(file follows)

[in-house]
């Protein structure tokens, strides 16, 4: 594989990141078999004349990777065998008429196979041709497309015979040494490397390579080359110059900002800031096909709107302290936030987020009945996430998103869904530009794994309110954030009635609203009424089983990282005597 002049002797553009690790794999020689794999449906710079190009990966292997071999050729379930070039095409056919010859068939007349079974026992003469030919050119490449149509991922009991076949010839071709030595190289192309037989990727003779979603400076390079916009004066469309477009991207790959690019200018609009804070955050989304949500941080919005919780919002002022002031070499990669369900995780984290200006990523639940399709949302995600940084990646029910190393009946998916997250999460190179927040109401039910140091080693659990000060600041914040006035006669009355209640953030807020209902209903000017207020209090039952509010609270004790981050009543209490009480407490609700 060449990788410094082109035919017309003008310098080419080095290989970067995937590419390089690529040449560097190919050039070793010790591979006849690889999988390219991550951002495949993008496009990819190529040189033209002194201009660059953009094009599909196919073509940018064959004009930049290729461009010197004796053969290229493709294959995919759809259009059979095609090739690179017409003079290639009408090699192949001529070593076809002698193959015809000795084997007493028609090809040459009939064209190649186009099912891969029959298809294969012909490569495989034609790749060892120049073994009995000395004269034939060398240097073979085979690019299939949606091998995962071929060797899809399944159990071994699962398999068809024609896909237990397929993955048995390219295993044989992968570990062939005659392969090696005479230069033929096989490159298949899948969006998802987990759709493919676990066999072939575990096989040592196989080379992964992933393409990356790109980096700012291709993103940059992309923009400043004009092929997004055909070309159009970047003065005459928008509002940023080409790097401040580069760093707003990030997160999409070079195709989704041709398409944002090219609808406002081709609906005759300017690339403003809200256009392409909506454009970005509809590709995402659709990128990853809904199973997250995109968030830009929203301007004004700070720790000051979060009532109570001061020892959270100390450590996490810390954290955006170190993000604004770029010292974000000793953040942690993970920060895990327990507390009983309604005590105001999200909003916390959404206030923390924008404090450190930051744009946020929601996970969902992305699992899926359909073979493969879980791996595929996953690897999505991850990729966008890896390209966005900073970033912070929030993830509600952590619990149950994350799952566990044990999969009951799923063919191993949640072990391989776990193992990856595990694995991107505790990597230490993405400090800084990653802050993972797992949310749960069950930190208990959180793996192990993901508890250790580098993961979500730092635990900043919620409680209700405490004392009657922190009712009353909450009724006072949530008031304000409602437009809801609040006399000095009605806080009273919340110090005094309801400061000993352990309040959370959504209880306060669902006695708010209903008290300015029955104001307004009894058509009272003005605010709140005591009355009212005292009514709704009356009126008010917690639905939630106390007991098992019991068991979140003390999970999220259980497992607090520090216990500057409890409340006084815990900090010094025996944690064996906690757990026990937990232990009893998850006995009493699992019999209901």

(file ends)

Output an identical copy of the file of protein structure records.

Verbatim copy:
[in-house]
């Protein structure tokens, strides 16, 4: 594989990141078999004349990777065998008429196979041709497309015979040494490397390579080359110059900002800031096909709107302290936030987020009945996430998103869904530009794994309110954030009635609203009424089983990282005597 002049002797553009690790794999020689794999449906710079190009990966292997071999050729379930070039095409056919010859068939007349079974026992003469030919050119490449149509991922009991076949010839071709030595190289192309037989990727003779979603400076390079916009004066469309477009991207790959690019200018609009804070955050989304949500941080919005919780919002002022002031070499990669369900995780984290200006990523639940399709949302995600940084990646029910190393009946998916997250999460190179927040109401039910140091080693659990000060600041914040006035006669009355209640953030807020209902209903000017207020209090039952509010609270004790981050009543209490009480407490609700 060449990788410094082109035919017309003008310098080419080095290989970067995937590419390089690529040449560097190919050039070793010790591979006849690889999988390219991550951002495949993008496009990819190529040189033209002194201009660059953009094009599909196919073509940018064959004009930049290729461009010197004796053969290229493709294959995919759809259009059979095609090739690179017409003079290639009408090699192949001529070593076809002698193959015809000795084997007493028609090809040459009939064209190649186009099912891969029959298809294969012909490569495989034609790749060892120049073994009995000395004269034939060398240097073979085979690019299939949606091998995962071929060797899809399944159990071994699962398999068809024609896909237990397929993955048995390219295993044989992968570990062939005659392969090696005479230069033929096989490159298949899948969006998802987990759709493919676990066999072939575990096989040592196989080379992964992933393409990356790109980096700012291709993103940059992309923009400043004009092929997004055909070309159009970047003065005459928008509002940023080409790097401040580069760093707003990030997160999409070079195709989704041709398409944002090219609808406002081709609906005759300017690339403003809200256009392409909506454009970005509809590709995402659709990128990853809904199973997250995109968030830009929203301007004004700070720790000051979060009532109570001061020892959270100390450590996490810390954290955006170190993000604004770029010292974000000793953040942690993970920060895990327990507390009983309604005590105001999200909003916390959404206030923390924008404090450190930051744009946020929601996970969902992305699992899926359909073979493969879980791996595929996953690897999505991850990729966008890896390209966005900073970033912070929030993830509600952590619990149950994350799952566990044990999969009951799923063919191993949640072990391989776990193992990856595990694995991107505790990597230490993405400090800084990653802050993972797992949310749960069950930190208990959180793996192990993901508890250790580098993961979500730092635990900043919620409680209700405490004392009657922190009712009353909450009724006072949530008031304000409602437009809801609040006399000095009605806080009273919340110090005094309801400061000993352990309040959370959504209880306060669902006695708010209903008290300015029955104001307004009894058509009272003005605010709140005591009355009212005292009514709704009356009126008010917690639905939630106390007991098992019991068991979140003390999970999220259980497992607090520090216990500057409890409340006084815990900090010094025996944690064996906690757990026990937990232990009893998850006995009493699992019999209901």